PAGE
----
The Music Changes
When I first arrived at Cabot, I spent a lot of time in the summer of 1999 reading through all (yes, all) of the old issues of the Growth Investor (or Cabot Market Letter for you long-time subscribers). One of my favorite stories that our founder Carlton Lutts used to write about referenced a speech he heard from one of the Fidelity founders, I believe, who said the market’s music is frequently changing—when you’re used to the salsa, all of a sudden the market’s tune changes to a foxtrot. And when you’re used to that, here comes the waltz.
As we wrote about in the last issue, the music was steady as she goes from the market bottom in late March right through early July, with growth stocks skyrocketing while the rest of the market did just OK. But this week, the sellers are finally putting up a fight, at least when it comes to leading growth stocks, most of which have taken some hits after big runs.
And, historically speaking, that makes sense—as we write later in this issue, initial bull rallies after sharp market breaks or prolonged bear phases often (not always) run into trouble after nearly four months, which fits with today’s timeframe. Beyond looking at precedents is just relying on common sense, as many of these leaders have had gigantic moves during the past few months, leaving them miles above any sort of support (i.e., ripe for profit taking).
That’s a big reason we went easy on the buy side during the past month, and earlier this week, not wanting to leave our brain at the door, we pared back a bit, lifting our cash position to around 20%. As always, we’re flexible, so should the growth stock selling continue, we’ll continue to pare back (taking further partial profits is most likely), and if earnings season delivers some duds, we’ll dump anything showing abnormal action. We’ve had a great first half of the year, easily outdoing the major indexes, but now it’s all about handling what comes next.
With all of that said, we don’t think running for your storm cellar is the best idea, either, as the evidence tells us clearly that this is still a bull market. Indeed, many longer-term signposts remain encouraging—our Cabot Trend Lines are firmly bullish, the blastoff indicators from late May/early June are still in effect and, examining the weekly charts of leading stocks, many appear to be early-stage, so barring a complete market meltdown, odds favor they haven’t hit major tops. Even our intermediate-term Cabot Tides, while testing us a few times, remain on the plus side of the fence.
What To Do Now
Overall, then, we think it’s reasonable to pare back, reduce risk and, as always, stay flexible for what the market throws at us. But we’re also willing to give some of our winners (especially those we’ve taken a couple rounds of partial profits in) some room to consolidate. In the Model Portfolio, we booked our profit in Vertex (VRTX) earlier this week and sold one-third of our position in Okta (OKTA), leaving us with 20% in cash.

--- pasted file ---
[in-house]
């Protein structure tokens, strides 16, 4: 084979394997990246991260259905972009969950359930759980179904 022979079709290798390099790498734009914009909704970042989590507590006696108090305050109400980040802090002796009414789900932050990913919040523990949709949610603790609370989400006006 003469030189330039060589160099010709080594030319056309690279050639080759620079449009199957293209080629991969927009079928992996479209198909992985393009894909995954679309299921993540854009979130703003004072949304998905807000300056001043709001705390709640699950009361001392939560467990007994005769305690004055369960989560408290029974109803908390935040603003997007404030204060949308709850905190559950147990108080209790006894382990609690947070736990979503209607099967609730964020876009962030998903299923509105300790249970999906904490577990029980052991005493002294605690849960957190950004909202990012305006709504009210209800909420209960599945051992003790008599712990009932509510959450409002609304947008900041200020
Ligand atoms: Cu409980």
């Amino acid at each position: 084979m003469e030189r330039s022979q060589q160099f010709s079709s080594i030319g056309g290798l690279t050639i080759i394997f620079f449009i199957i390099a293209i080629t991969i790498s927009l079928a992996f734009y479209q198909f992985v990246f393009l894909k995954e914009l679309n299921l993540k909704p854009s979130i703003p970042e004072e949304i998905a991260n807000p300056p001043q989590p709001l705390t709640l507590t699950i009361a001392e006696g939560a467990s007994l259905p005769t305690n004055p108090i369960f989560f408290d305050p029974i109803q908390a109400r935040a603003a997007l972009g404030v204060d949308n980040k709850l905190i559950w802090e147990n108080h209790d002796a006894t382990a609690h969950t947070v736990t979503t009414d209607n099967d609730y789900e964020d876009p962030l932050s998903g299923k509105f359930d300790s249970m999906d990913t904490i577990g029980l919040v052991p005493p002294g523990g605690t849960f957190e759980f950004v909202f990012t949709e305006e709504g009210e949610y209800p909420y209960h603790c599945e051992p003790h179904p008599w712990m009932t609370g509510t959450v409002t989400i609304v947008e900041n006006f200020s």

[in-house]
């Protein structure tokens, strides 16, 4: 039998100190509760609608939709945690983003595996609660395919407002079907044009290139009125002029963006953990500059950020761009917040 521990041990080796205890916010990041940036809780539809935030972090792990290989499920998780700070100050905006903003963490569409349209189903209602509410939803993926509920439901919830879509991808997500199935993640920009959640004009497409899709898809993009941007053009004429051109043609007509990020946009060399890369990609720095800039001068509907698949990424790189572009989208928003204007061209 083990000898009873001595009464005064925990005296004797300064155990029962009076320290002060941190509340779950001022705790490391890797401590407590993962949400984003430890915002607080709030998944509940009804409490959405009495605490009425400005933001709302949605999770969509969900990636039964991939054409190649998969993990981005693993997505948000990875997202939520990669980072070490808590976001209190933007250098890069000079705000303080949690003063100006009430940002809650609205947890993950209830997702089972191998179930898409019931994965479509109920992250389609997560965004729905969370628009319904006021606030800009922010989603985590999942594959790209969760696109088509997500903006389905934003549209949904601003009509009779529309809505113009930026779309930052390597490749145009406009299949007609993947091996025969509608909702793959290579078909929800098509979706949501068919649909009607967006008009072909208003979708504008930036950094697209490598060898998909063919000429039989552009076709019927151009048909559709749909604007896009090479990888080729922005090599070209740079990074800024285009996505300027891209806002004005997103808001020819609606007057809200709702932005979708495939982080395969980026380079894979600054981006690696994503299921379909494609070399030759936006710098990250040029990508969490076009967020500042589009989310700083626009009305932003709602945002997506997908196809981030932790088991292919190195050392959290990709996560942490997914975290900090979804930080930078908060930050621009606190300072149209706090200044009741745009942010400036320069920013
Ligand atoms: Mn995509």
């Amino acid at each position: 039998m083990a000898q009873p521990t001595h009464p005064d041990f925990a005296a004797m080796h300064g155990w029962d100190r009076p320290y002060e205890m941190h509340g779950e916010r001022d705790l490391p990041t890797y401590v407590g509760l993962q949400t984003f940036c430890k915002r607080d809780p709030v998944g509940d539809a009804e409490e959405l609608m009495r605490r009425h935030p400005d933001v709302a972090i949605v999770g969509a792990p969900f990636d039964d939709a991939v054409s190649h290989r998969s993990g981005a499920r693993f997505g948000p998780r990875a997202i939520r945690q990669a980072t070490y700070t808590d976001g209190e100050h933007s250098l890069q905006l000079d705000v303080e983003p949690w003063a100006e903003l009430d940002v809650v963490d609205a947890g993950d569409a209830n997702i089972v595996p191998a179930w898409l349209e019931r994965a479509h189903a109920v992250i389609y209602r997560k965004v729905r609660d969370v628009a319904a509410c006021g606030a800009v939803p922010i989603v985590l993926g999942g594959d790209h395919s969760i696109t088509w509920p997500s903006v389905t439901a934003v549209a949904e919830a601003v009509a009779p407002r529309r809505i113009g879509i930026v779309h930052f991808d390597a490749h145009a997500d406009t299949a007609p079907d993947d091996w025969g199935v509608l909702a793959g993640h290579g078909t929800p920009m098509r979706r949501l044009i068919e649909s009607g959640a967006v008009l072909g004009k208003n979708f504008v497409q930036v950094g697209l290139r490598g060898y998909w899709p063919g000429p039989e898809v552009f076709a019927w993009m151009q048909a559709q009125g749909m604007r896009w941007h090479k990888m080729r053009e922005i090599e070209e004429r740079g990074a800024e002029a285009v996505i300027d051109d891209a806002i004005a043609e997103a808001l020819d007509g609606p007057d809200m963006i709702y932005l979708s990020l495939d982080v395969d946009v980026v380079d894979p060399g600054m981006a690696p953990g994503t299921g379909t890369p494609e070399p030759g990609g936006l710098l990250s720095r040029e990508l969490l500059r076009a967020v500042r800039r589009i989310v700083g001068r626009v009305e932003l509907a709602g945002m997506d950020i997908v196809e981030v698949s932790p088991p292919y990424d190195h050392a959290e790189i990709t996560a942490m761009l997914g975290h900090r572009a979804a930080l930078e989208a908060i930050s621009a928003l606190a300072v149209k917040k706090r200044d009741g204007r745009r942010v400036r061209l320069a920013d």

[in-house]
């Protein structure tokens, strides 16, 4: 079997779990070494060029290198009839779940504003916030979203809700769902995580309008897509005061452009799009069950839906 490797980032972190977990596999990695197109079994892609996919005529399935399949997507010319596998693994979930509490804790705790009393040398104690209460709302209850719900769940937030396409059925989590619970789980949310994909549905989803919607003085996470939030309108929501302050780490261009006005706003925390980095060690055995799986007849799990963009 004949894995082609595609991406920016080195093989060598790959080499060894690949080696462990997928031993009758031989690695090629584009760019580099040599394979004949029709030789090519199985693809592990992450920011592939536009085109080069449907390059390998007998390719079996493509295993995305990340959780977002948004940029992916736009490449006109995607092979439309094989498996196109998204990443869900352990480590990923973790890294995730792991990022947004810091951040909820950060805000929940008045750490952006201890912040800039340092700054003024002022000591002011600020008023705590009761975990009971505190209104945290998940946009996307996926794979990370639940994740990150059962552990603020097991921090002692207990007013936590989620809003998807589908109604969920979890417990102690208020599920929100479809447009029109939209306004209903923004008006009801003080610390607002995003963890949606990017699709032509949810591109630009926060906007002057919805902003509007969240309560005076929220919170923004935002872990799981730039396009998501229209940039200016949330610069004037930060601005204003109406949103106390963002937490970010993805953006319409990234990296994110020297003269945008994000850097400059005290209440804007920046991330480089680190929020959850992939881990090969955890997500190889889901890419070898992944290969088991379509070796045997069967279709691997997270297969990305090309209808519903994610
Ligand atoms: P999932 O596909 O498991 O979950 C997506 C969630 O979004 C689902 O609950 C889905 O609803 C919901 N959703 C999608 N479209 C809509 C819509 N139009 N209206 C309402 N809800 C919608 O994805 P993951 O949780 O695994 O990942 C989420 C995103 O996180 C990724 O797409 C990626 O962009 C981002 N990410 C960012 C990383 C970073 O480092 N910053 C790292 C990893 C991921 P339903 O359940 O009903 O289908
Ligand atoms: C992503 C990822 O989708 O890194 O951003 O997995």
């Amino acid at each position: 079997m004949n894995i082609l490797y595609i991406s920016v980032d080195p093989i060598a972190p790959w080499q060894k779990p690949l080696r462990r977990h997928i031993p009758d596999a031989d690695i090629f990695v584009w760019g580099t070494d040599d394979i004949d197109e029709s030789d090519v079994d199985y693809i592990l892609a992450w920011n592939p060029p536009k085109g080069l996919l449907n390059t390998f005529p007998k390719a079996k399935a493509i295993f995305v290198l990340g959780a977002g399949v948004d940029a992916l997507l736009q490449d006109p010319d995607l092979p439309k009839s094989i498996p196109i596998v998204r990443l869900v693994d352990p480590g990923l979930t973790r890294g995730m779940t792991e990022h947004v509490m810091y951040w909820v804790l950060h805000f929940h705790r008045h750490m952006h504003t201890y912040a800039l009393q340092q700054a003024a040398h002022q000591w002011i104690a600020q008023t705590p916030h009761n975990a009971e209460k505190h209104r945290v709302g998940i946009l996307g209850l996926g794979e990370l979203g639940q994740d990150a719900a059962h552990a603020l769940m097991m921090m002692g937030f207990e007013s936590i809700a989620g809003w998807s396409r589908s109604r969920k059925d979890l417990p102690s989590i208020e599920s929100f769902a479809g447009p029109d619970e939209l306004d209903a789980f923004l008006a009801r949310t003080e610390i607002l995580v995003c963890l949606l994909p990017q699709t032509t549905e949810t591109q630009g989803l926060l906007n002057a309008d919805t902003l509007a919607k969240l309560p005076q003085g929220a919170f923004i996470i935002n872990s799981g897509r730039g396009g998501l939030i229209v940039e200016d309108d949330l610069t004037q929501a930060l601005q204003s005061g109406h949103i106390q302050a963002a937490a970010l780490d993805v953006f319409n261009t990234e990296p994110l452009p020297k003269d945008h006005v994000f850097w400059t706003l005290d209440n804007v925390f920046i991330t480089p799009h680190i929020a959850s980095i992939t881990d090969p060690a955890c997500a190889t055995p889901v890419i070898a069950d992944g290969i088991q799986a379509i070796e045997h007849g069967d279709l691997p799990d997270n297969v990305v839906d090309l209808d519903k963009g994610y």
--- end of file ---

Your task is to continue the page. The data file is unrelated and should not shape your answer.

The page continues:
Model Portfolio Update
The bifurcated environment has bitten back this week, with cyclical stocks picking up steam while leading growth stocks take some hits. To this point, most of the overall evidence—market timing indicators (still overall encouraging), trends of the leaders (still up)—remains positive, so we’re mostly bullish.
But we’re also not ignoring the recent selling and the prior prolonged, extended runs in so many stocks, either. We pared back a bit on Tuesday morning’s special bulletin by booking a couple of profits (partial on OKTA, all on VRTX) and holding the cash. If this shot across the bow was another brief pothole, we could add a new name or two soon, but if not, we’re willing to motor back closer to shore until the growth stock selling subsides.
|Stock||No. of Shares||Portfolio Weightings||Price Bought||Date Bought||Price on 7/16/20||Profit||Rating|
|ProShares Ultra S&P 500 (SSO)||1,306||10%||120||5/29/20||135||12%||Buy|
|Vertex Pharmaceuticals (VRTX)||—||—||—||—||—||—||Sold|
Chegg (CHGG 71)—Back in 2017 and 2018, CHGG had a big move, but it was also known for a lot of trickery, with lots of dead periods and sharp corrections along the way higher. (That’s not a bad thing per se, as some leaders have this personality; we remember Intuitive Surgical doing the same in 2004 on its way to big gains.) Given that, the swings we’ve seen in the stock up and down since our initial entry still look normal to us—in fact, we filled out our position last week (adding another 5% stake), and the stock’s huge blastoff on more than 10 times average volume in May should lead to good things down the road. That said, we’re not complacent: Our average cost on the two buys is just above 69, so a drop to the very low 60s (below the 50-day line) would be iffy. But right here, CHGG’s action looks reasonable, especially given that it comes after a quick 20-point advance from the June lows. We’re sticking with our Buy rating. Earnings are likely out in early August. BUY.